Practical Preppers Garden Chapter 4 – Construction

Practical Preppers Garden Chapter 4 – Construction

In my previous article, we decided what types of plants to grow in our practical preppers garden.  With the ground work done, it’s time to get our hands dirty and actually build it.  As with any project, planning is the first and most important step.  In order to construct a garden that’s going to be productive and long-lasting, we need to evaluate the challenges we’re faced with.  In my case, my property has relatively poor soil, with a high clay content.  Additionally we’re dealing with some very competitive plants that will quickly dominate a communal growing area.  Based on these facts I decided to build raised beds for each crop.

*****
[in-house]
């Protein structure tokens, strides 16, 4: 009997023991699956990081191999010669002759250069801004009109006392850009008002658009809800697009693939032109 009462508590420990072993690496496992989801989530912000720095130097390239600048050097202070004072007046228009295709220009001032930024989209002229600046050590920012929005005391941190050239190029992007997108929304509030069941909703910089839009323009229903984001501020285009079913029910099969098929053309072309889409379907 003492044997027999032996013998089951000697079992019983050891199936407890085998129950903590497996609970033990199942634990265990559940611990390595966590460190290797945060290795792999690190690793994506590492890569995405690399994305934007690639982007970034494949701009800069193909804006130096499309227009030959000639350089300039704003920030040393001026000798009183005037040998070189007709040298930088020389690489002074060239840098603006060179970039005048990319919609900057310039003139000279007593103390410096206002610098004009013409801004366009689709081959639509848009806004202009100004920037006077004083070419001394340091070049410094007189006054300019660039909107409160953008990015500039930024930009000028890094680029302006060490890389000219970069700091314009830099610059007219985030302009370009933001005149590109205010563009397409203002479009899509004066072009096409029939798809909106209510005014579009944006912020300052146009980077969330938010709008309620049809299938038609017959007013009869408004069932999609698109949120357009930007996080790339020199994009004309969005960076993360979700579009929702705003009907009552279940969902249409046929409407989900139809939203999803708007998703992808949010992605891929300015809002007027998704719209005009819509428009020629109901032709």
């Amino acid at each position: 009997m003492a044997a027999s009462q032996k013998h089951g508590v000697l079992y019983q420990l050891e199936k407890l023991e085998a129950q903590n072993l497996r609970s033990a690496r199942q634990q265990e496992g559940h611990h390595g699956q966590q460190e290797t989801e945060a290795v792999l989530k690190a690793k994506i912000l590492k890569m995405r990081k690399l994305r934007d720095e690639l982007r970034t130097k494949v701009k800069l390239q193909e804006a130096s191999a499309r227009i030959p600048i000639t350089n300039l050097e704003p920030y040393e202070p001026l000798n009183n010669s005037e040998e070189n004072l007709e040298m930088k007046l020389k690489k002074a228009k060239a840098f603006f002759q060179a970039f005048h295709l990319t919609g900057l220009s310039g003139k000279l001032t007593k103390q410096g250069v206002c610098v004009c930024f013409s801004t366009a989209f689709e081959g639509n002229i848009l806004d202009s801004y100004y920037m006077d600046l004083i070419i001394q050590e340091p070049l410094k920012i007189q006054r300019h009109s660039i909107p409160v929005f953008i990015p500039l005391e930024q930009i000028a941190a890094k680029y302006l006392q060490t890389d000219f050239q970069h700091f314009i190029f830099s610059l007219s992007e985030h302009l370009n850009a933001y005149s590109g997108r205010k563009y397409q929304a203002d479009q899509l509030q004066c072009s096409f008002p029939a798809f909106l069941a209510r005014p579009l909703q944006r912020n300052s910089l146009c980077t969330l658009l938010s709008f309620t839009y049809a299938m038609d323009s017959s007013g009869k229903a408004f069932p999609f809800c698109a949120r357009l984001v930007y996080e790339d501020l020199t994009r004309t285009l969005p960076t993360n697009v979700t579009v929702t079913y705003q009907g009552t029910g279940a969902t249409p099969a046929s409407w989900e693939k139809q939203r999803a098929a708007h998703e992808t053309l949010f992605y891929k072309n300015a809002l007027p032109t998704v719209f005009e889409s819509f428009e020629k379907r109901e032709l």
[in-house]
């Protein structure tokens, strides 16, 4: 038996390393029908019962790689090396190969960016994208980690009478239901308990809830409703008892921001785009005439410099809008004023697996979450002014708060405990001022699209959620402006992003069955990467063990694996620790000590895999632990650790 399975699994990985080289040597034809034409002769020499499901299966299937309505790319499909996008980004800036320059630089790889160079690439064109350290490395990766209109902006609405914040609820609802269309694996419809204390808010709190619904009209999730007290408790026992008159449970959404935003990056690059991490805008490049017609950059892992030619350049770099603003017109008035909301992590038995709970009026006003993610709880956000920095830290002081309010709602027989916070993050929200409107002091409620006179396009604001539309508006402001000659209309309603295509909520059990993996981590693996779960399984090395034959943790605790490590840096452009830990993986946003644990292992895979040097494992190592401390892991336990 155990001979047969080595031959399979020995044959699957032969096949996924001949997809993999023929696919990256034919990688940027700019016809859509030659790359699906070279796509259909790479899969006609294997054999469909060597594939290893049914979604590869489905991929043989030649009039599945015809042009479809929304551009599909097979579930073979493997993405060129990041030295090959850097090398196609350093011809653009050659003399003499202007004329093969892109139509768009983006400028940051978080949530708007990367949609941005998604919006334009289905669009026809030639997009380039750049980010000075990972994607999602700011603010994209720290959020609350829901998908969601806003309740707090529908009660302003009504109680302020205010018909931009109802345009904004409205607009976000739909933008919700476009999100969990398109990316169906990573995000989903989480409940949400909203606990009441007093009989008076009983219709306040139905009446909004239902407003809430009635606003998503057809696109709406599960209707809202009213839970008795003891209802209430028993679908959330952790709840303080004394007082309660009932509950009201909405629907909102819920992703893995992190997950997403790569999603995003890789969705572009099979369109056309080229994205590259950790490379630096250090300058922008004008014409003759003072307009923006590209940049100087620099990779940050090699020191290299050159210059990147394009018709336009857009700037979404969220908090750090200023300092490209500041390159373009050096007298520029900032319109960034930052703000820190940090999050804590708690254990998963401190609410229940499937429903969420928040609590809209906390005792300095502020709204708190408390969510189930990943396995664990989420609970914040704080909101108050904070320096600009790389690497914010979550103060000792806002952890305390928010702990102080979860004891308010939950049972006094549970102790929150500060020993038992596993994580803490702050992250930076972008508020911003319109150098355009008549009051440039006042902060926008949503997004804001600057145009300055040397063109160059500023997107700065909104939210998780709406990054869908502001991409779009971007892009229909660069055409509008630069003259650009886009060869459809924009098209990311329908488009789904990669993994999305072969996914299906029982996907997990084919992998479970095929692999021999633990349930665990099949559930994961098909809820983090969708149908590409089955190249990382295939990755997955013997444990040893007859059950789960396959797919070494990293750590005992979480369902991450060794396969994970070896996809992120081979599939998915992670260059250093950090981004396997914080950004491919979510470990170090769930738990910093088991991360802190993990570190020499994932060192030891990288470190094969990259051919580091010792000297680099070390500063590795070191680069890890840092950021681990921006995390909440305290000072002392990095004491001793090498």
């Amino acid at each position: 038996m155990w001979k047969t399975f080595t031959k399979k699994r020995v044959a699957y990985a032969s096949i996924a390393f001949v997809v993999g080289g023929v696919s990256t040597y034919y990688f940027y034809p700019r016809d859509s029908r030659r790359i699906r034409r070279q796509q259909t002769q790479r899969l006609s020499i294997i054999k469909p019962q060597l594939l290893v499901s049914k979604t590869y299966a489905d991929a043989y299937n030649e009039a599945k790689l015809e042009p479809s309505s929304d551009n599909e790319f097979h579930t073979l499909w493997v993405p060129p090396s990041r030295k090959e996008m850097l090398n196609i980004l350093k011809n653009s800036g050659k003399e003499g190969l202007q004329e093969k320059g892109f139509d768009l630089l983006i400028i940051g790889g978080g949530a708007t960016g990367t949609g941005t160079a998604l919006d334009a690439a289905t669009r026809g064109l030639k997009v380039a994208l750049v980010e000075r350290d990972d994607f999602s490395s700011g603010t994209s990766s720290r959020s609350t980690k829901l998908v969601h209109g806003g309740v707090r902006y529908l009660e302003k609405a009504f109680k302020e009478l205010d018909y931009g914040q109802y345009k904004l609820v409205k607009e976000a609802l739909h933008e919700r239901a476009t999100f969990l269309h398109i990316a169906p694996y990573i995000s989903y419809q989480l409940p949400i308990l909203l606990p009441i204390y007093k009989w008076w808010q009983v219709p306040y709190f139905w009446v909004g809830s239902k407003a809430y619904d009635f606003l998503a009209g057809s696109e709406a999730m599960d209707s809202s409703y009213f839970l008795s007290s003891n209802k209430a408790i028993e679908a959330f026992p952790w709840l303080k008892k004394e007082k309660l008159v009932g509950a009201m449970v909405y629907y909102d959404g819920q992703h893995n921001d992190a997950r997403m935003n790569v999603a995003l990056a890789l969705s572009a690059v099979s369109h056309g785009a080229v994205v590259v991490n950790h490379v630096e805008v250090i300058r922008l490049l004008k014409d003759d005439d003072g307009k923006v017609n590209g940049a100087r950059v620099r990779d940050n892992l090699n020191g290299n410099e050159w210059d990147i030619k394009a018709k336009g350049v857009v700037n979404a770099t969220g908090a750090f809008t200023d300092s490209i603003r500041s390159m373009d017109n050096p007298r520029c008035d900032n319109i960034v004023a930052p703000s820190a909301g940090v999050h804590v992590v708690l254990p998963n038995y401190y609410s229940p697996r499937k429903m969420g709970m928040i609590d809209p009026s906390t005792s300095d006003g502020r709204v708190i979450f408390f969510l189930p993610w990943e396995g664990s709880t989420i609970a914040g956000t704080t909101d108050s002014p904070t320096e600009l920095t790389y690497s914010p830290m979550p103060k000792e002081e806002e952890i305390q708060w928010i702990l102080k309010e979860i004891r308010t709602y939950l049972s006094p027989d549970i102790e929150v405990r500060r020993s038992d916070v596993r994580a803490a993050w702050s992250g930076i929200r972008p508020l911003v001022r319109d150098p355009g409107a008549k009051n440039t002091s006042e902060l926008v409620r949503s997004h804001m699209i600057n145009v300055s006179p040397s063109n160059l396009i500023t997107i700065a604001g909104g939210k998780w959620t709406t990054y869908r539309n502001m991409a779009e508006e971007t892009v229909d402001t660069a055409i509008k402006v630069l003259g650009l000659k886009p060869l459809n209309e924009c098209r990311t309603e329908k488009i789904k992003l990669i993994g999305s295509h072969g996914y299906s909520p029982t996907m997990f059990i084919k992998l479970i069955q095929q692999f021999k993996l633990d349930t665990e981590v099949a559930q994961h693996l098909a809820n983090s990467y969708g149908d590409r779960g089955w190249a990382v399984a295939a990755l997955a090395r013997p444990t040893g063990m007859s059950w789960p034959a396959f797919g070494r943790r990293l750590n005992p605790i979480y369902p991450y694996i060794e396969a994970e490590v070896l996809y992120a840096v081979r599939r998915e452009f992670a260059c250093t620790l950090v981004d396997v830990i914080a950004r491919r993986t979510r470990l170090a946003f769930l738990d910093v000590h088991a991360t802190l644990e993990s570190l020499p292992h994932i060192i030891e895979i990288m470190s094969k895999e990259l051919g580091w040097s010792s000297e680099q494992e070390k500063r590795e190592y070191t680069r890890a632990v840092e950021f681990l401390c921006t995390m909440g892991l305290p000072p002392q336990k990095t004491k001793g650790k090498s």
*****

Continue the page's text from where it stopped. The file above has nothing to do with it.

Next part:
Some of the advantages of raised beds include separate growing areas, superior drainage, easier access for watering/harvesting, protection from certain types of pests, and the ability to maintain different soil types/conditions.  In order to build raised beds of course, we’re going to need more materials, particularly wood, and soil.  Lumber costs can add up quickly, as you’ll recall, one of the goals of this project was to keep costs as low as possible.  For this reason I decided to use discarded shipping pallets.  If you live in a decent-sized city and have access to a truck, you can find these free in many different places.  As it happens, a good friend tipped me off about a local masonry outfit that was happy to be rid of them.  Soil can be a bit trickier, however I lucked out in that my local municipality actually offers free soil and compost to residents willing to come get it.  If you’re not as fortunate as I am, a number of construction companies will occasionally either give away or sell topsoil very cheaply as it has to be removed from lots before development can begin.  Whatever you do, do NOT underestimate the cost of soil; by the time this project was done I used more than 240 cubic feet!